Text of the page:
In a Kingdom far, far away from that of hard ciders and red wine existed a beautiful countryside, covered in the grandest Blue Agave plants that anyone had ever seen. But today was a different story.
As a historian my travels have taken me many places, but I have longed to visit the Agave Kingdom. My plans were continually way-laid as their civil war was fought over two decades, but now, with it at an end, I am able to set eyes on this land and its people for the very first time.
As the first outsider to visit the newly restored Kingdom, a most handsome citizen named Milagro greeted me warmly at the Kingdom’s Beautiful outskirts. He was tall and thin, his hair white and his outfit a dark blue. I could tell immediately, from his very smell that he was a Tequile, or a member of the upper class.
What I knew of the Agave Kingdom had either come from books or 1st hand accounts of friends and family. I knew the Tequiles made up the upper class of society and the Coronas, the lower, and much poorer class. The Coronas greatly outnumbered the Tequiles, but were kept in place by the Patron Prince and Princess, brother and sister. They owned all the beautiful agaves, which allowed them to stay in power.
Milagro and I walked inwards to the center of the Kingdom. The ground was littered with hearts and stalks of thousands of Agave Plants. It seemed like a sin to ride over the beautiful, now dead plants. As we walked I asked if Milagro might share some of his insights into the whole war or at least the recent end of it (I could tell he was not old enough to remember the start). He hesitated and asked if I was visiting friends or family in the Kingdom after conducting my interviews. My face contorted into a questioning look- but I decided to not question his motives and simply said “no.” In return, his reply was, “later.”
Upon entering the main city there was a hustle and bustle that simply does not exist in my homeland of Chivas Regal. In my homeland it feels like everyone is sitting around for 12-21 years doing nothing but growing older. Here though, everyone was moving! The walls of the houses were constructed from amazing cerulean blue tiles. Small shops existed between houses and while I’m unsure of the material used to construct them, they were each uniquely decorated in bright colors.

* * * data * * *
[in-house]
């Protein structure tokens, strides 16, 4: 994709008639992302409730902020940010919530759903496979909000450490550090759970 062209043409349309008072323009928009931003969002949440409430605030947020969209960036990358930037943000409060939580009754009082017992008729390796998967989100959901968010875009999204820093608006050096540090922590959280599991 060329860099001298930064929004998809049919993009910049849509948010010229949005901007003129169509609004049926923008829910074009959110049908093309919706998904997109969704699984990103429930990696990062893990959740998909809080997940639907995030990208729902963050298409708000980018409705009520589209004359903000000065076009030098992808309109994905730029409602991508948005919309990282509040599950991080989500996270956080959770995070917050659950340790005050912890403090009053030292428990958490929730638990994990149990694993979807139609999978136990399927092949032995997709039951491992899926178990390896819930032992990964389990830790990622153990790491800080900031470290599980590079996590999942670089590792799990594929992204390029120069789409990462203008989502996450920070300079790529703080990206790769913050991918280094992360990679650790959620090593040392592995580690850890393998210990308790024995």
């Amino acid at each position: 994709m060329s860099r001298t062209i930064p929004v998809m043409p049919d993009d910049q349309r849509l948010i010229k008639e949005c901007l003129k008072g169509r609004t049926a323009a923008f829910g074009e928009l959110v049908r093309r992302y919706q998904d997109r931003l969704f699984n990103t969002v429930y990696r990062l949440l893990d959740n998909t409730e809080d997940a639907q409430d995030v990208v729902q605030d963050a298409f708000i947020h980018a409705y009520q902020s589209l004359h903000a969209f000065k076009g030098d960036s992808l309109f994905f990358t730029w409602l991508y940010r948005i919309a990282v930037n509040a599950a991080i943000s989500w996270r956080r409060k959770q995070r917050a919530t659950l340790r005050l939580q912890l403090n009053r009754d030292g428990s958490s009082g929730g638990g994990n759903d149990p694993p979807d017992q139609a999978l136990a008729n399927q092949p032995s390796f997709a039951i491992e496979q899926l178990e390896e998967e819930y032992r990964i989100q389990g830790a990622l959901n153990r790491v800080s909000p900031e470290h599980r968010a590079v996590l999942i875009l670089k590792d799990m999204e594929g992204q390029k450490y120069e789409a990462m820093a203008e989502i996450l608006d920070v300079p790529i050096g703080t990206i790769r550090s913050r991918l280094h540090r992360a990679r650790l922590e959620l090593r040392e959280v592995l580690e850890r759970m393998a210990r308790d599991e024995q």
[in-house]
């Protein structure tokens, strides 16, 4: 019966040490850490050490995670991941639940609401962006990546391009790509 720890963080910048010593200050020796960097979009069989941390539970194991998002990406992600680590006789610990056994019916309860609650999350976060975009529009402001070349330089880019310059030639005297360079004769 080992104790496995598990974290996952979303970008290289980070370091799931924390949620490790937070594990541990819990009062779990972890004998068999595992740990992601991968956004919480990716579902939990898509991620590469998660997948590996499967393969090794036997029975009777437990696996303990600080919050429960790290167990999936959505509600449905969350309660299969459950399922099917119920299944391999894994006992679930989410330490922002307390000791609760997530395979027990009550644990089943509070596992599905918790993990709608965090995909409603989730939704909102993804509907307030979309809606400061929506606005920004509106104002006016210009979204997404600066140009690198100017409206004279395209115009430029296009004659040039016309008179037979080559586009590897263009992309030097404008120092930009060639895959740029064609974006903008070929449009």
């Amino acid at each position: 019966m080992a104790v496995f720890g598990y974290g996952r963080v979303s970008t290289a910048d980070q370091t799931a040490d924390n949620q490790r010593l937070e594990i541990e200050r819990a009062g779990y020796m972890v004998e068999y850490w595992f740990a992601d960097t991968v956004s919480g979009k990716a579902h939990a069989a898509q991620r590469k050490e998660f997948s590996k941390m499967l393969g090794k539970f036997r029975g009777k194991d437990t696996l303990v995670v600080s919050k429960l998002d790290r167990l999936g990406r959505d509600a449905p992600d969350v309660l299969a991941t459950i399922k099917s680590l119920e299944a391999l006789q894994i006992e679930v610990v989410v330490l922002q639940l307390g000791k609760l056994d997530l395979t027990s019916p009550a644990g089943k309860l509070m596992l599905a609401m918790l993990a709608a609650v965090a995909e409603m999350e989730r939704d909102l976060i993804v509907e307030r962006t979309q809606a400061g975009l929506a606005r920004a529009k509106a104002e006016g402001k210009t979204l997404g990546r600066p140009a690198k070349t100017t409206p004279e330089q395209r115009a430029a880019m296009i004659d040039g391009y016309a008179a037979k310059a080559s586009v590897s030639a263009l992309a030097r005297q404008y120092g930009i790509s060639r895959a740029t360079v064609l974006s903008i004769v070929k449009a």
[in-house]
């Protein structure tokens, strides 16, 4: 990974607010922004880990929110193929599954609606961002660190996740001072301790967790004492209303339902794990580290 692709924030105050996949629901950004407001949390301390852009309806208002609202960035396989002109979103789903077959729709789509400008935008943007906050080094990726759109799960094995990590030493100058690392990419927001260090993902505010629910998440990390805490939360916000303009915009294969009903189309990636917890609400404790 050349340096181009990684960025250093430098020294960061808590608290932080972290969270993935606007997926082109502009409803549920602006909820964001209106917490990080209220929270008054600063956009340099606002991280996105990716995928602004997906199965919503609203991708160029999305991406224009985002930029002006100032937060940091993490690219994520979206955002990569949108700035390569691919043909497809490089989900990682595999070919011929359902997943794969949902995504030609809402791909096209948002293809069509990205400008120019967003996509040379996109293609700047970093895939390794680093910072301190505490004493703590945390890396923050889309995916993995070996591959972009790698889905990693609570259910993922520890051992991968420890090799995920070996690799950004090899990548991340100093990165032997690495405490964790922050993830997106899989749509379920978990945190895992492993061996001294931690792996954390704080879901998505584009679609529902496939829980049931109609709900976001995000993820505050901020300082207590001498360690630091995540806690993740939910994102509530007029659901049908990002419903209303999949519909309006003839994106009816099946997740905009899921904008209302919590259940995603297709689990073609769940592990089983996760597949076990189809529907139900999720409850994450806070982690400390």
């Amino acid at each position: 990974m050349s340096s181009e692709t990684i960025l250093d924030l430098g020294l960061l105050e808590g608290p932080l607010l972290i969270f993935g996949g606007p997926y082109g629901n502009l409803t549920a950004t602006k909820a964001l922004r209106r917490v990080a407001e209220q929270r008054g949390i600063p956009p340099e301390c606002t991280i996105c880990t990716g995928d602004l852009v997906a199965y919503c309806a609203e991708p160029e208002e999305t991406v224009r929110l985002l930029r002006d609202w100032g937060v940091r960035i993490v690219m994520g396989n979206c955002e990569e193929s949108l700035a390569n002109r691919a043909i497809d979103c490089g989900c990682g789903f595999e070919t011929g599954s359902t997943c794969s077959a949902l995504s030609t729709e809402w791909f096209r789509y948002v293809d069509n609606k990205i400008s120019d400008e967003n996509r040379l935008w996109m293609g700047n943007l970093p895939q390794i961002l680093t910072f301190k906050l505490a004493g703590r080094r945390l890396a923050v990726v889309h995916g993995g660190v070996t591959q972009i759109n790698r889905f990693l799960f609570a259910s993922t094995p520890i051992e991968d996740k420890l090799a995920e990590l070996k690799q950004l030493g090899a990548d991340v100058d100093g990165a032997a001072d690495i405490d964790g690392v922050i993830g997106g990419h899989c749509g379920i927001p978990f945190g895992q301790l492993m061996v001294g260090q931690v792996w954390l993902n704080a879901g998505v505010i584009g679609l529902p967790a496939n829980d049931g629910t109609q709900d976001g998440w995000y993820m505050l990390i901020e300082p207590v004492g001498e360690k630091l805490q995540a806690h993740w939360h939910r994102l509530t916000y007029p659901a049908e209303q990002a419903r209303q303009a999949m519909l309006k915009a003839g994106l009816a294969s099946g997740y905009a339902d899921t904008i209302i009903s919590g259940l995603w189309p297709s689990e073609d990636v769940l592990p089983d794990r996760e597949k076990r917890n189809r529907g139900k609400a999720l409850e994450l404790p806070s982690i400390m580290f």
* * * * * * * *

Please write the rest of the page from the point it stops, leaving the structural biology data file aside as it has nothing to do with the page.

Before I say more about the citizenry- I should note that not 50 yards into the center of the city we were met by a small welcoming party. Milagro bid me a due and I found myself in the company of the new members of the inner circle & Queen Patron herself. The Queen was much shorter in height and wider around than the company she kept, but upon seeing her none of that really occurred to me. She exuded a confidence that left no doubt that she was the one in charge and possessed a coloring unlike any other I’d ever seen- almost as though she could glow. She immediately grabbed my arm and linked it with her’s- decidedly ignoring her party and the requisite introductions. As we neared the palace we heard a very un-palatial sounding song playing outdoors. “Más Tequila!!” marked the end of the song and the Queen was quick to point to the fact that it was in fact Prince Patron’s music. I wondered how much stock one could put into music being a sign of progress in a newly healed land. ‘Más Tequilla’ had been frequenting the radio waves that reach all parts of Boozatopia, but I knew a Cabo Wabo wrote it. Cabo Wabos were kicked out of Tequile Society years ago; it is believed that the reigning King was angry with the Cabo Wabo in Van Halen, but it is only speculation. Were the boundaries of the Agave society fluid once again? Was there no longer a specific upper and lower class?
Will Milagro tell me all his secrets while we make out? Is there really a 3 Tequila shot limit? Will Milagro and I find out? These questions answered and more on the next episode of THE ALCOHOL WARS.